(MENAFN - Arab News) The victory of the newest sensation on the Indian political scene, Arvind Kejriwal, has gladdened the hearts of Indian expatriates in the KIngdom.
Kejriwal was sworn in as chief minister of Delhi on Saturday after his Aam Aadmi Party surprised everyone in the recent elections.
"One does not need to be an expert in rocket science to understand what Kejriwal has been saying and fighting for. It is common sense that people want necessities of life to be available at reasonable cost and without disruption, which is not possible in the prevailing environment of widespread corruption, black marketing and hoarding of food and other goods," said Muhammad Tehqique, manager of an industrial plant.
"Successive governments have taken the common man for a ride all these years. Kejriwal's movement is a movement whose time has come. There is a limit to suffering and patience. An individual or a nation can take only this much and no more. Empires have been overthrown and governments toppled when the people had it up to their necks, and subsequently stood up to the oppressive regimes," he said.
Khawaja Nasir Jamal, lead auditor of Lloyds Agency, said that it is no less than a revolution in Indian politics, and those who have not been able to do anything despite being in power for decades, are ganging up against him, which is neither fair to the person nor to the nation. They are questioning him on his every word and promise - how it will be fulfilled and all that. He should be allowed time to ring about the changes that he has promised. "If they really wish well for the nation, they should at least be patient," he said.
According to him, the projects should be completed and implemented on time, otherwise they lose feasibility.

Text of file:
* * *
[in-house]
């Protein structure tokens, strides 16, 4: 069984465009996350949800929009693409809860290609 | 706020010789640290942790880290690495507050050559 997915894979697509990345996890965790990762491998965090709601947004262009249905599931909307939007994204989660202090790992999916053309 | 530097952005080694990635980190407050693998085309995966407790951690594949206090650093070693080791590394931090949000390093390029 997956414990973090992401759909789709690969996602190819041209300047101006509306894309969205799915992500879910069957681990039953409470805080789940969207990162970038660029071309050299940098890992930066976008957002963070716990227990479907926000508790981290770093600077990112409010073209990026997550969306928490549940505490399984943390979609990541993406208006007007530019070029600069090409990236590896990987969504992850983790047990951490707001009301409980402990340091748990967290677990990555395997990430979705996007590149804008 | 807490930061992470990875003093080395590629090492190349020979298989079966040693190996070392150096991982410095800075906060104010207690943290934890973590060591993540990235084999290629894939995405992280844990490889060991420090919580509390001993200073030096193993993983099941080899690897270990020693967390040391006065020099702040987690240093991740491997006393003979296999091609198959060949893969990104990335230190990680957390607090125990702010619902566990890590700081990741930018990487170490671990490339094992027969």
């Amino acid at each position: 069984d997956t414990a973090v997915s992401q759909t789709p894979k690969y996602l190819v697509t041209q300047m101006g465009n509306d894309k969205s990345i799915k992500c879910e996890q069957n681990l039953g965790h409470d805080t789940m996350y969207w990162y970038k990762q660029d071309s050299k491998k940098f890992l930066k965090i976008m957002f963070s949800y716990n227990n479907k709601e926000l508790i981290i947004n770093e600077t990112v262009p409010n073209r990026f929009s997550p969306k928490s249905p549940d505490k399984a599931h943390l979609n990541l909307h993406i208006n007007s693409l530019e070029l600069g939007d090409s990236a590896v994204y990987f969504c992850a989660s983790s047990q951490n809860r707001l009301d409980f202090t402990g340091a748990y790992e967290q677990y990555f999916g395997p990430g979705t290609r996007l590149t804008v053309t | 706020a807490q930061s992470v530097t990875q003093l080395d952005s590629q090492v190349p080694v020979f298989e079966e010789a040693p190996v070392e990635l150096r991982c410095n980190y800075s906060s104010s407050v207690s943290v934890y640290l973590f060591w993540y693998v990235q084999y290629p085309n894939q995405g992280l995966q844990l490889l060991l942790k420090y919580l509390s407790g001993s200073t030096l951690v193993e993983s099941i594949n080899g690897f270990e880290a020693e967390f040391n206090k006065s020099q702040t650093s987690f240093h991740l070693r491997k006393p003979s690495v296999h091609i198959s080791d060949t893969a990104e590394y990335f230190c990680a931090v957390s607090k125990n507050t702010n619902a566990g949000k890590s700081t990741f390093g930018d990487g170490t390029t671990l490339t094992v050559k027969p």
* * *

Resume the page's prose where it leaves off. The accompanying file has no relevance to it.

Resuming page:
Kejriwal has himself warned of "road blocks" from vested interests.
"Leaders have proved insensitive to peoples' sufferings," said Khaleda Siddiqui, a housewife. "For example, recently the outgoing Delhi Chief Minister Sheila Dikshit blamed black marketers, who, from her statement was clear she knew, but instead of taking any action against them, she asked people to pray, which is no less than asking them to eat cake because there is no bread," she added.
Shakil Zaidy, an engineer in a construction company, said he welcomes Kejriwal's ignoring the VIP culture, and security.
"I fail to understand what they are afraid of. I think they are scared of their deeds, which they well know are against public interest and criminal waste of public money. It begs the question whether they are in politics to serve people or to have the people serve them," he said.
Tasneem Sabri, a housewife, who was a student leader in her college days, said it is not new because leg-pulling and character assassination is an unfortunate part of Indian politics. "Time and again our leaders are not tired of quoting politics and political leaders in the West when it suits their purpose, conveniently ignoring that over there the parties come together for the good of the nation," she added.